Wine Guys

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This week we’d like to catch up on a lot of tasting notes we have accumulated in the last couple of months. To start, here are several Italian gems we recently discovered:

The Tuscan wines of Castello di Gabbiano are not to be overlooked if chianti is your choice. From its entry level chianti to its blends, quality is the standard.

The 2009 Chianti Classico () is made from the oldest vines. It has fresh floral aromas with a sweet cherry flavor and a dash of vanilla oak.

We loved  the effusive aromas and flavors in the Gabbiano Chianti Classico Riserva 2009 ($25). Cherries and strawberry notes abound with dashes of spice, chocolate and vanilla.

The 2009 Alleanza ($40) – a partnership of California’s Ed Sbragia and Tuscany’s Giancarlo Roman – is a delicious blend of merlot and cabernet sauvignon. Ripe blackberry and cherry flavors dominate the wine. Persistent notes of cloves, black pepper and herbs give the wine considerable breadth. Full-bodied, luxurious mouthfeel.

The 2009 Bellezza Riserva ($40) is made entirely of sangiovese from Gabbiano’s best vineyards. We were lured by intense raspberry and citrus aromas which were followed by raspberry and vanilla flavors with a dash of flint. An elegant wine, this is an easy drink.

Other Italian gems:

Tenuta Frescobaldi Di Castiglioni Toscana 2009 ($25). This is a distinctly non-traditional Tuscan wine. Made from 50 percent cabernet sauvignon, 30 percent merlot, 12 percent cabernet franc, and 8 percent sangiovese, grown at the Frescobaldi Castiglioni Estate. The wine yields a delicious plum and cherry flavors with a hint of oak in the nose. Round and rich in the mouth with a nice acidic finish for great palate cleansing. A terrific wine at a fair

Casanova di Neri Rosso di Montalcino DOC 2009 ($20). Using the same grapes that go into the region’s fabled Brunello di Montalcino, producers of this wine offer consumers a reasonably priced and tasty rendition of Montalcino’s most respected wine. Casanova di Neri blends 25 percent colorino grapes into this wine to give it a broader profile. Good texture and lots of bright berry fruit in a medium body.

Poliziano Rosso di Montepulciano DOC 2010 ($15). The grapes for this entry-level wine are downgraded, but the winemaking certainly is not. Simple in style and medium in body, it offers a great value as a sipping wine or one to serve with pasta or other light fare.


Chateau St. Jean has been specializing in Sonoma County chardonnay for years. With that persistence, they get it right. Its regular chardonnay is a very good value, but we took a liking to its three 2010 single-vineyard chardonnays. The wines are united in their plump mouthfeel.

Each of these wines speak to the soil and climate of the vineyard and are fun to taste together. They represent good values.

Chateau St. Jean Robert Young Chardonnay 2010 ($25). Our favorite of the trio, the Robert Young chardonnay has great concentration and is more refined than the other two. Good tropical fruit and peach flavors with hints of spice and vanilla.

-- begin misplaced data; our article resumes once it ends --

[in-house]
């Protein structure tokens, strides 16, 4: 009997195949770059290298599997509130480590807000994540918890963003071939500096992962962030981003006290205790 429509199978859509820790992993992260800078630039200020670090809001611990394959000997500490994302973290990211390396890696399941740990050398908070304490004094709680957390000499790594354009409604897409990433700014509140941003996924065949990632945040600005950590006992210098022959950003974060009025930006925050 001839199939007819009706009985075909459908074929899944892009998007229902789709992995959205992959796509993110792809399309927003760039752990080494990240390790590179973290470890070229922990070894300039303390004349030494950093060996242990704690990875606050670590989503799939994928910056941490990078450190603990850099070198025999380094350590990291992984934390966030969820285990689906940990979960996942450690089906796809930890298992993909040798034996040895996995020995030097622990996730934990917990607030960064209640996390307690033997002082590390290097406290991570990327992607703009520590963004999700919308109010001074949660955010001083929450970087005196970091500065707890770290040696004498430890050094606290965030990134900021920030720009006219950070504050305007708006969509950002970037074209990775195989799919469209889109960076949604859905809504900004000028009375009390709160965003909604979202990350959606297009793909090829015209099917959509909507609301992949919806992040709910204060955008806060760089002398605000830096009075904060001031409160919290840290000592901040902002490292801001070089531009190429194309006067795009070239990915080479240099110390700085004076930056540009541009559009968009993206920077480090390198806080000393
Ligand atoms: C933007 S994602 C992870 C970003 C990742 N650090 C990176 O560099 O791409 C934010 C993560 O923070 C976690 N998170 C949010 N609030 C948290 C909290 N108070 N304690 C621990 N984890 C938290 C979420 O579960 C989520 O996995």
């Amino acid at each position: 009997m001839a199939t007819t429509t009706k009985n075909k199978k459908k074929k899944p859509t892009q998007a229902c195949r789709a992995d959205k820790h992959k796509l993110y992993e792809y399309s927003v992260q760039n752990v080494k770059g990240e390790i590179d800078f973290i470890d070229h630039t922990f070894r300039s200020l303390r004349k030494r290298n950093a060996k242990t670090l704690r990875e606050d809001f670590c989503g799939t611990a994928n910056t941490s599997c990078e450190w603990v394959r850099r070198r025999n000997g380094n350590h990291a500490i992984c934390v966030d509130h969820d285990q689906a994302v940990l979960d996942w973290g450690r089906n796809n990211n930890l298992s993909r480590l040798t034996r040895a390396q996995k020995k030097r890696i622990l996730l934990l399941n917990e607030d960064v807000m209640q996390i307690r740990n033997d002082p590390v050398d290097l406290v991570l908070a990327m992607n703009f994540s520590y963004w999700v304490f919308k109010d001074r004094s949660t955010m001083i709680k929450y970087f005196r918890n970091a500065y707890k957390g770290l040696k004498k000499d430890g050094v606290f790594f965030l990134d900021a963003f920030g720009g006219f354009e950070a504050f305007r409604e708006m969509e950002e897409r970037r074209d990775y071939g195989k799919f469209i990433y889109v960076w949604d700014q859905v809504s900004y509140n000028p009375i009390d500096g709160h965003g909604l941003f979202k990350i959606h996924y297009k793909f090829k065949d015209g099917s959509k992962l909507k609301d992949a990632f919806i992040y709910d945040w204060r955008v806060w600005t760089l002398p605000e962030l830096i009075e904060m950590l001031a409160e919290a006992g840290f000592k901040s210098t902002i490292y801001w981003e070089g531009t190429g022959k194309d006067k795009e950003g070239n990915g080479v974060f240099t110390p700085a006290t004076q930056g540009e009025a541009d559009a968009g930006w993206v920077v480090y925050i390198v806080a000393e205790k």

Chateau St. Jean Belle Terre Vineyard Chardonnay 2010 ($25). Floral aromas are followed by pineapple and soft lemon flavors.

Chateau St. Jean Durell Vineyard Chardonnay 2010 ($30). The Durell chardonnay has more tropical fruit notes, like papaya, to set it off from its cousins. Broader in flavors, it coats the palate with a melange of flavors but keeps its balance to the finish.


Marietta Old Vine Red Lot Number 58 California N/V ($12). We remember tasting and enjoying this wine when the lot numbers were in the single digits over 20 years ago.

Marietta Old Vine was one of the pioneers of the California red wine blends that are now a very popular wine category unto themselves. Rich, round and fruity with attractive berry cherry flavors and a touch of jammy sweetness make this wine a real crowd pleaser.

The Marietta Petite Sirah Alexander Valley 2009 ($22) has a lot more structure and a blue berry fruit and oak nose. Bold berry fruit flavors with sturdy tannins make this a wine for strongly flavored food.

The Marietta Cabernet Sauvignon Alexander Valley 2009 ($21) is a delicious ripe cherry driven wine that can drink well now or easily age for 3-5 years. Would be a great accompaniment for winter beef dishes….very easy to drink.


Michel Chapoutier Les Vignes de Bila-Haut Cotes-du-Roussillon 2011 ($15). This was one of our favorite discoveries of the year. A blend of old-vine grenache and syrah, it has great depth of character and loads of rich, dense fruit. Chapoutier is one of the most reputable producers in the Rhone Valley and now has expanded to the Roussillon region. The wine has cellar potential, but is drinking great now.

Trefethen Merlot 2009 ($38). We liked this juicy, rounded merlot and offers rich cherry and plum flavors and a dash of black pepper and spice. If you like merlot, this is a winner.

Rodney Strong Charlotte’s Home Sauvignon Blanc 2011($15).  This is a good value for what you get: aromatic, robust in bright fruit and crisp acidity. Nice mineral and citrus notes.

Rosemount Estate McLaren Vale GSM 2010 ($25). Rosemount does a good job all around, but this blend of grenache, syrah and mourvedre is spectacularly delicious. Loads of ripe raspberry and black berry flavors led by generous spice and berry aromas. Smooth mouth feel and long finish.


1 Comment for “Wine Guys”

  1. Hi Tom & Patrick- Just a quick note to thank you for including Marietta Cellars in your recent tasting notes. We are always humbled by your praises. Should you want to taste our wines in the future, please reach out to me. I’d be happy to send samples. Continued success, Jennifer.

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